The aetiology of osteoporotic fractures is multifactorial, but little is known about the way to evaluate patients with a recent clinical fracture for the presence of secondary osteoporosis. The purpose of this study was to determine the prevalence of contributors to secondary osteoporosis in patients presenting with a clinical vertebral or non-vertebral fracture. Identifying and correcting these contributors will enhance treatment effect aimed at reducing the risk of subsequent fractures. In a multidisciplinary approach, including evaluation of bone and fall-related risk factors, 100 consecutive women (n = 73) and men (n = 27) older than 50 years presenting with a clinical vertebral or non-vertebral fracture and having osteoporosis (T-score < or =-2.5) were further evaluated clinically and by laboratory testing for the presence of contributors to secondary osteoporosis. In 27 patients, 34 contributors were previously known, in 50 patients 52 new contributors were diagnosed (mainly vitamin D deficiency in 42) and 14 needed further exploration because of laboratory abnormalities (mainly abnormal thyroid stimulating hormone in 9). The 57 patients with contributors were older (71 vs. 64 yrs, p < 0.01), had more vertebral deformities (67% vs. 44%, p < 0.05) and a higher calculated absolute 10-year risk for major (16.5 vs. 9.9%, p < 0.01) and for hip fracture (6.9 vs. 2.4%, p < 0.01) than patients without contributors. The presence of contributors was similar between women and men and between patients with fractures associated with a low or high-energy trauma. We conclude that more than one in two patients presenting with a clinical vertebral or non-vertebral fracture and BMD-osteoporosis have secondary contributors to osteoporosis, most of which were correctable. Identifying and correcting these associated disorders will enhance treatment effect aimed at reducing the risk of subsequent fractures in patients older than 50 years.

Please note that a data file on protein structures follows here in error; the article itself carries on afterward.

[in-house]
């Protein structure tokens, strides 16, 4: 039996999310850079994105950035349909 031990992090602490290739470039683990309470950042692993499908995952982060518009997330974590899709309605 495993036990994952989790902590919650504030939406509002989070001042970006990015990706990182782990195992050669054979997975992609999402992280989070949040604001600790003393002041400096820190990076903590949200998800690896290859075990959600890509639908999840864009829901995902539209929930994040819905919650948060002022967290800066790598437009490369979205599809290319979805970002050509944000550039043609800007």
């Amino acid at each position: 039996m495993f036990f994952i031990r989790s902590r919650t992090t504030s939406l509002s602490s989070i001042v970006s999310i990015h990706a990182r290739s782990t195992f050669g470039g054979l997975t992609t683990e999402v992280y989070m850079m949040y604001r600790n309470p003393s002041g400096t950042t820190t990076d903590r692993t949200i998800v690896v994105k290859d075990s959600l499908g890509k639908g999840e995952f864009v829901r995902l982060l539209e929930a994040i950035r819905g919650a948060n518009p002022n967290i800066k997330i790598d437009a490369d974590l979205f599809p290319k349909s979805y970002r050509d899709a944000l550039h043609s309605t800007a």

Show MeSH
Related in: MedlinePlus